Back at base we dined on a lukewarm buffet and Lion beers. That was followed by a game of snooker in their billiards room against the Club Pro. He was a cheery old chap who gradually got grumpier as the evening wore on due to a three-nil drubbing. Still, I did give him a big tip . . . try to keep your cueing arm straight.
The next morning we would have to leave at 7.30am for a five hour drive to the (what we thought would be) quaint town of Ella, via Nuwara Eliya. Although it looked only a short trip on the map, the road turned out to be a dead ringer of the road in the closing scenes of 'The Italian Job' but with the added obstacle of roadworks for most of the way. Seat belts were of no use, roller-coaster type, up and over restraints were the order of the day
As we steadily climbed, we passed the jaw-dropping views of The Horton Plains and perfect rows of glossy tea bushes with laden down pickers with their sacks on their backs straight from the packaging of PG Tips boxes.
Three hours later we passed a sign saying 'Welcome to Nuwara Eliya, Garden of Sri Lanka'. It all looked promising but never has the phrase 'the cover never tells the story' been so apt. This was the highest major town in Sri Lanka and the guidebooks called it Little England, Little Beirut would have been more accurate. England never looked like this, not even Peckham. Sure there was a small golf course, a rundown racecourse and a Post Office that looked like a doll's house and the weather was cloudy but the town centre was a mish-mash of the usual messy generic shops selling everything and litter-strewn roads.
We stopped briefly, only to relieve ourselves, then legged it back to the van watching each others backs for sniper-fire. I presumed Bush would be visiting soon with his Roadmap to Peace.
Another two hours south and we came to Ella, otherwise known as The Gaza Strip of the East. For once I've nothing to report, it was a nothing sort of town in the middle of nothingness except view after view of rolling hills, rolling into nothingness.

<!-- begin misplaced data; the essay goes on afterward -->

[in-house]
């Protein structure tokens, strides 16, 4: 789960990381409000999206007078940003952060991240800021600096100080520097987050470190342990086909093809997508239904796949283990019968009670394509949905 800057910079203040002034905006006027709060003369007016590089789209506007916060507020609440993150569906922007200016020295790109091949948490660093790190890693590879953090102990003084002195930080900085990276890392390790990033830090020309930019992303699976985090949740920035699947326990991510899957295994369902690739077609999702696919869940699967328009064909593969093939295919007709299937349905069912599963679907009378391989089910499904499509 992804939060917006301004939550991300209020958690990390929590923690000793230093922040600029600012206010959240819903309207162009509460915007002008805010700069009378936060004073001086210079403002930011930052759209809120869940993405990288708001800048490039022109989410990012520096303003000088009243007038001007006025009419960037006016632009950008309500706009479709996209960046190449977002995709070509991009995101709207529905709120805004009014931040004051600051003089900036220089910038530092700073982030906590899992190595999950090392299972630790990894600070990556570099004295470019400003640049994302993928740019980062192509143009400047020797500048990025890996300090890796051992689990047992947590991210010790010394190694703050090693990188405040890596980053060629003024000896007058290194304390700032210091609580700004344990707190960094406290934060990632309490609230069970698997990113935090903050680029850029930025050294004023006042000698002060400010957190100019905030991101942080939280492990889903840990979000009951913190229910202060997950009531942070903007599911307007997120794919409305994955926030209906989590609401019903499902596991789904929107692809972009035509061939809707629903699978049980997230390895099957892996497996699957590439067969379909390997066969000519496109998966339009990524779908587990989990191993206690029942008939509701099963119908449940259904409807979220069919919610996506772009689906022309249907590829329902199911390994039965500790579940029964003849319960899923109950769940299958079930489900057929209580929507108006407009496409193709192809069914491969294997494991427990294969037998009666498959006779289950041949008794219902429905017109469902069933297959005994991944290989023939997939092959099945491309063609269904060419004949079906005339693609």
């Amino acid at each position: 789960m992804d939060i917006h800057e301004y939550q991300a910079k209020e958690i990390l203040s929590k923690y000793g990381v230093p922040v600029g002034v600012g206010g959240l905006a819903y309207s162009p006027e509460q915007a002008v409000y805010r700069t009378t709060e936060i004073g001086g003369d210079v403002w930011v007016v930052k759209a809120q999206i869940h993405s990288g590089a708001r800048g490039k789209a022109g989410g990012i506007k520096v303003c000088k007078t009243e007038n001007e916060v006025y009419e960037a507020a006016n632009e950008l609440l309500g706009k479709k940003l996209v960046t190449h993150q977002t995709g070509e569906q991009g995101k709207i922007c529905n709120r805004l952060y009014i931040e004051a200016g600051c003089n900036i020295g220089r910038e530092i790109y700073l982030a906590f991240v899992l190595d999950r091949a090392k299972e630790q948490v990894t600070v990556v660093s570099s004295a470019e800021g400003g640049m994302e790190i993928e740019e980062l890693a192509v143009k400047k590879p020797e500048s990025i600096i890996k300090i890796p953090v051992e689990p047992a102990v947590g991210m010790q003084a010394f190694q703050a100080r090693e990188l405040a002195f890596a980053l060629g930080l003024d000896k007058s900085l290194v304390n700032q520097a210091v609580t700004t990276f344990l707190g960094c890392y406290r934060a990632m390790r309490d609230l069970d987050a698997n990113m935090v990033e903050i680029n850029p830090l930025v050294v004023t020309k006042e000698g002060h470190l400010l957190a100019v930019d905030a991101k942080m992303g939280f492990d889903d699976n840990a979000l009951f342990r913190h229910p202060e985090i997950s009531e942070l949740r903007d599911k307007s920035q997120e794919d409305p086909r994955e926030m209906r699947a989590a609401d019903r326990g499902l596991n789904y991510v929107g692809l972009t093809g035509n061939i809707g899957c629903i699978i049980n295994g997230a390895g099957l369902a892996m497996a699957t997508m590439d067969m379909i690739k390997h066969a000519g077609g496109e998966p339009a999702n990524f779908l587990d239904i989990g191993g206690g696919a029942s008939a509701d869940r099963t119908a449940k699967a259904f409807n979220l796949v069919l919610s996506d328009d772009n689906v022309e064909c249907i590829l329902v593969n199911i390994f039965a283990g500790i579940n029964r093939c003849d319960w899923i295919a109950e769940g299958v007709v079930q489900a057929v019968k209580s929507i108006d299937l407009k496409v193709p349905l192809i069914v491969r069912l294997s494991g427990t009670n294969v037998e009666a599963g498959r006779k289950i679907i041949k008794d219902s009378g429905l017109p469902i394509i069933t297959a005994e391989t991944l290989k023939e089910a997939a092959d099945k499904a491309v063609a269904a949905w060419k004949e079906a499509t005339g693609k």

After an average lunch at an average resort we started the long haul home. This day had become the biggest waste of time since Ian Duncan-Smith thought he'd give the Tory leadership a go
The Botanical Gardens didn't really sound like our cup of tea, but it was recommended by a lot of people, then again, so was Nuwara Eliya, but we were pleasantly surprised (must be getting old). Apparently there are thousands of species of trees and plants here, and if you've read this far, I won't bore you any more with the gritty details, but the highlights were the thousands of screeching fruit bats hanging from the trees and the Memorial Garden, where visiting royals come to plant trees. The tree Queen Elizabeth planted was a particularly droopy looking specimen, but I won't be reporting the fact back to her.
Public shows of affection are banned in Sri Lanka, so a small bandstand hidden by foliage was being put to good use by a number of randy nookie-starved Sri Lankan couples virtually on top of each other hiding from marriage-manipulating future in-laws, and throughout the gardens nearly every bench was being used for pre-nuptial shenanigans. We didn't know what to look at, rare trees or bare knees.